“Whooooooooa I’m Flying Aroouuund!”
“Aaaaaaaaaaahh caaaaatch meeeeeee”
I assume that not all our readers have lived with four-year-olds before, and so you might not be aware of the sheer variety of absurd games a four-year-old wants you—a full-grown adult—to play, nor the alarming frequency with which she wants you to play them. Before I even took a shower this morning, for example, Kina and I played:
“Burlingame wakes up Baby Rainbow Cat on the airplane, and the flight attendant hits him away”
“Baby Rainbow Cat goes in the fort, and you can’t get in”
“Tea time with Panda”, and (as noted in our top headline)…
“Whooooooooa I’m flying aroouuund caaaaatch meeeeeee!”
In this relatively new game, she twirls slowly through the house, evading every attempt I make to grab her, like an audibly-desperate mote of dust. It is almost meditative in its mock futility. As she floats past me, she rolls her eyes and lolls her head to the side, giggling uncontrollably. It is really fun to play this game.
I don’t know if it’s her age or our collective adaptation to pandemic home life, but these games have become very important to the whole family. Without the opportunity for any of us to really socialize, we seem to have agreed to communicate on Kina’s level—so, silly games. This is actually a great stand-in for real adult conversation, in that we cannot talk about world affairs, strange maladies, or work. The closest we get to Real Life is when Kina plays one of her “mundane adult thing” games; Laurea’s favorite Kina game, for example, is “Tell the patient at the doctor’s office that it’s not her turn”, which can go on for several rounds at a shot. Those games can be torture, but at least you get to play the receptionist half the time.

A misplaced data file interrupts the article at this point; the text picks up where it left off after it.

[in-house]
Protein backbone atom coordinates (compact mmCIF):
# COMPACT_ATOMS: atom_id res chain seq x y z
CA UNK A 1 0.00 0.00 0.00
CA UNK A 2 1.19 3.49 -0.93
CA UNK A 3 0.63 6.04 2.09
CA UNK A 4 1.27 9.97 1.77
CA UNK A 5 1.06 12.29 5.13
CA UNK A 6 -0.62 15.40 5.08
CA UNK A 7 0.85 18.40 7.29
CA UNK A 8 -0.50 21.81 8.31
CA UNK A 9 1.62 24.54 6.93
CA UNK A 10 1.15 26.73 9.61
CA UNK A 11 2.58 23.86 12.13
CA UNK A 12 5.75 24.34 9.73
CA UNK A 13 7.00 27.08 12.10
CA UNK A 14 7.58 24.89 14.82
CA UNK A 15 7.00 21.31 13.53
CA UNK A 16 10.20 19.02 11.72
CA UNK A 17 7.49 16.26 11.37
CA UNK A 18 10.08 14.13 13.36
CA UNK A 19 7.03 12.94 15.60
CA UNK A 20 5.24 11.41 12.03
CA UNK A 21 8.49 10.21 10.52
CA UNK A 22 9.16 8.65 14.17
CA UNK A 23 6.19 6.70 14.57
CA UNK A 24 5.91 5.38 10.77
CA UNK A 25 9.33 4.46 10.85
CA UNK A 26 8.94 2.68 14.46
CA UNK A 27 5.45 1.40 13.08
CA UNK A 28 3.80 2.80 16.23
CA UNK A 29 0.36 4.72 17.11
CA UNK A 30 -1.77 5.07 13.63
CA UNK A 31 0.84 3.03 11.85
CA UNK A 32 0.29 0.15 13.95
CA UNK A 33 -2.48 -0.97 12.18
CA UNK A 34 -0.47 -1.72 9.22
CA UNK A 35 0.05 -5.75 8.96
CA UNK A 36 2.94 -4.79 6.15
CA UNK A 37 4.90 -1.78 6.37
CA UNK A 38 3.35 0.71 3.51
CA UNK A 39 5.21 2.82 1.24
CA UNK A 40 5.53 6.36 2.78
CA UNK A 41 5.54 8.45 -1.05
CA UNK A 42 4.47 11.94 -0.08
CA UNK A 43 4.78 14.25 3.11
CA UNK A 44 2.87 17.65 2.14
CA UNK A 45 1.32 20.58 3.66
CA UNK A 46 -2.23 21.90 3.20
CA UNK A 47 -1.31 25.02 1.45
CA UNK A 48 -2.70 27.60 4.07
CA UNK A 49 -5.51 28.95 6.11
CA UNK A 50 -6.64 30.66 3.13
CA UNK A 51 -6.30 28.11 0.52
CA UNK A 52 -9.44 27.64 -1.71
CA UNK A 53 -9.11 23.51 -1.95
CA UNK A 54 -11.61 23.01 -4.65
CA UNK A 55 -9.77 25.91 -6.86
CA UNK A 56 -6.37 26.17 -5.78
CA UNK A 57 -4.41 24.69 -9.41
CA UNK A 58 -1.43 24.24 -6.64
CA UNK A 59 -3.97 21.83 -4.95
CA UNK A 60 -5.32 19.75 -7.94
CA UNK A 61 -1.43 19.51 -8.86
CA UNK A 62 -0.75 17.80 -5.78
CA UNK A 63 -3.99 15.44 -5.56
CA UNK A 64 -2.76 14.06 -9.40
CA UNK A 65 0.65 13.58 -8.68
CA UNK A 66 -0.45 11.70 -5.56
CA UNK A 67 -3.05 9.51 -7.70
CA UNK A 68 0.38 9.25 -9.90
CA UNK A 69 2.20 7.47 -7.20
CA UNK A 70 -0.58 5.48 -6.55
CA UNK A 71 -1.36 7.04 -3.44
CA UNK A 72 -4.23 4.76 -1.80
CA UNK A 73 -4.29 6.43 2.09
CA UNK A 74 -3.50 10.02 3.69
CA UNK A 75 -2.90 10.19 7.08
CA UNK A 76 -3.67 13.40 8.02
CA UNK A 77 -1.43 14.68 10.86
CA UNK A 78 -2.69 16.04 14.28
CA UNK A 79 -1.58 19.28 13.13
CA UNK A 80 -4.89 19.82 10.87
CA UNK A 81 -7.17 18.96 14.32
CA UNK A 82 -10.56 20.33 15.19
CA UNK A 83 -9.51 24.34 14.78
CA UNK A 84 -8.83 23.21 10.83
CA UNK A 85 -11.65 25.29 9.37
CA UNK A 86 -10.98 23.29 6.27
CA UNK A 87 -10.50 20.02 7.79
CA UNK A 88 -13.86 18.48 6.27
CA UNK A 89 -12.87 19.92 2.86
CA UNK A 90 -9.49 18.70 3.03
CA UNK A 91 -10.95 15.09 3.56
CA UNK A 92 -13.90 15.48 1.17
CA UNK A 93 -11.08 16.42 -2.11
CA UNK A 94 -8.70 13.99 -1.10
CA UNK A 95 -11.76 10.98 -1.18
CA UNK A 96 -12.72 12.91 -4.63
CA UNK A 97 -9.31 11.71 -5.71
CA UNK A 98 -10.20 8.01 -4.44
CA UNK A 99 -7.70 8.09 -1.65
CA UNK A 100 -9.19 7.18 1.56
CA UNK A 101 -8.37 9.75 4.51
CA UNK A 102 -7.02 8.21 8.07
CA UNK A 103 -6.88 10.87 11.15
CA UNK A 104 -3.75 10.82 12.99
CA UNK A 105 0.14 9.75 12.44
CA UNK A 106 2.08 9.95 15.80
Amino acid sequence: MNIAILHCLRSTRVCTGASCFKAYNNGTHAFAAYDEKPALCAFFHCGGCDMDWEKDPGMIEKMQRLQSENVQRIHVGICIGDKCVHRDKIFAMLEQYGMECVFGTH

Tomorrow morning, instead of looking at Twitter, float around your house moaning plaintively for help. When your roommate or partner comes to get you, pretend that the breeze stirred up by their approaching body whisks you even farther away from them, and whisper “ohhh nooooooooo”. If you do not have a roommate or partner, use your cat. If you do not have a cat, enjoy floating around for five minutes or so, and then land gently on your back, facing the ceiling, and enjoy being four.
Tutu Identified As Source of Mystery Sequin
Kina, ultimately, knows where all the sequins come from. It is her gift, her curse. No sequin left behind. Mystery solved.